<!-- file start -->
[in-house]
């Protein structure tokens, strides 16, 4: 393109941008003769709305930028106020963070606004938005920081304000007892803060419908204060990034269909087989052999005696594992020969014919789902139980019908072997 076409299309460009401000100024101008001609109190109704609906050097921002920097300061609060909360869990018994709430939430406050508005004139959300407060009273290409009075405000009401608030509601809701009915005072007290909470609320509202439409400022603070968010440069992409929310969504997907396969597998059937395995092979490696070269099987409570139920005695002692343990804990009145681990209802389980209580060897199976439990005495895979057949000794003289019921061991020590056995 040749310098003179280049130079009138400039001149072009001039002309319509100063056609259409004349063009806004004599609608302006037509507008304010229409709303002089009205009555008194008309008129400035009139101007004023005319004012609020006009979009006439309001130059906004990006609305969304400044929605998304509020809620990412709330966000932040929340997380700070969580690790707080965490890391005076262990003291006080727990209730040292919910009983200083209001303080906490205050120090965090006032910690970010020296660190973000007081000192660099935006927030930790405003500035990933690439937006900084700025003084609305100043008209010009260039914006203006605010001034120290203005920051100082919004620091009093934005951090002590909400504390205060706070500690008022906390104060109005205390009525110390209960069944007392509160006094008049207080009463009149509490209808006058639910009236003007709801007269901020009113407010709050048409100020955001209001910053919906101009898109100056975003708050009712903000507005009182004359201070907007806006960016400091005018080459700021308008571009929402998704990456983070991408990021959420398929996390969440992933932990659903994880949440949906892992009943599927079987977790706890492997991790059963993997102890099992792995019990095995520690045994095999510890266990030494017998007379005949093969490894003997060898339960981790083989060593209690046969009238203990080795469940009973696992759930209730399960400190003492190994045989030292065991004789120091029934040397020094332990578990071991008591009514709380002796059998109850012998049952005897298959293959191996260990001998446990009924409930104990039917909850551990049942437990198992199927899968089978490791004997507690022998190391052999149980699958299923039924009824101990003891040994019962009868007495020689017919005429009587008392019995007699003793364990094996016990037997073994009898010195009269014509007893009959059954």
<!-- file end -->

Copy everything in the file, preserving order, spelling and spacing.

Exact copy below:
[in-house]
């Protein structure tokens, strides 16, 4: 393109941008003769709305930028106020963070606004938005920081304000007892803060419908204060990034269909087989052999005696594992020969014919789902139980019908072997 076409299309460009401000100024101008001609109190109704609906050097921002920097300061609060909360869990018994709430939430406050508005004139959300407060009273290409009075405000009401608030509601809701009915005072007290909470609320509202439409400022603070968010440069992409929310969504997907396969597998059937395995092979490696070269099987409570139920005695002692343990804990009145681990209802389980209580060897199976439990005495895979057949000794003289019921061991020590056995 040749310098003179280049130079009138400039001149072009001039002309319509100063056609259409004349063009806004004599609608302006037509507008304010229409709303002089009205009555008194008309008129400035009139101007004023005319004012609020006009979009006439309001130059906004990006609305969304400044929605998304509020809620990412709330966000932040929340997380700070969580690790707080965490890391005076262990003291006080727990209730040292919910009983200083209001303080906490205050120090965090006032910690970010020296660190973000007081000192660099935006927030930790405003500035990933690439937006900084700025003084609305100043008209010009260039914006203006605010001034120290203005920051100082919004620091009093934005951090002590909400504390205060706070500690008022906390104060109005205390009525110390209960069944007392509160006094008049207080009463009149509490209808006058639910009236003007709801007269901020009113407010709050048409100020955001209001910053919906101009898109100056975003708050009712903000507005009182004359201070907007806006960016400091005018080459700021308008571009929402998704990456983070991408990021959420398929996390969440992933932990659903994880949440949906892992009943599927079987977790706890492997991790059963993997102890099992792995019990095995520690045994095999510890266990030494017998007379005949093969490894003997060898339960981790083989060593209690046969009238203990080795469940009973696992759930209730399960400190003492190994045989030292065991004789120091029934040397020094332990578990071991008591009514709380002796059998109850012998049952005897298959293959191996260990001998446990009924409930104990039917909850551990049942437990198992199927899968089978490791004997507690022998190391052999149980699958299923039924009824101990003891040994019962009868007495020689017919005429009587008392019995007699003793364990094996016990037997073994009898010195009269014509007893009959059954």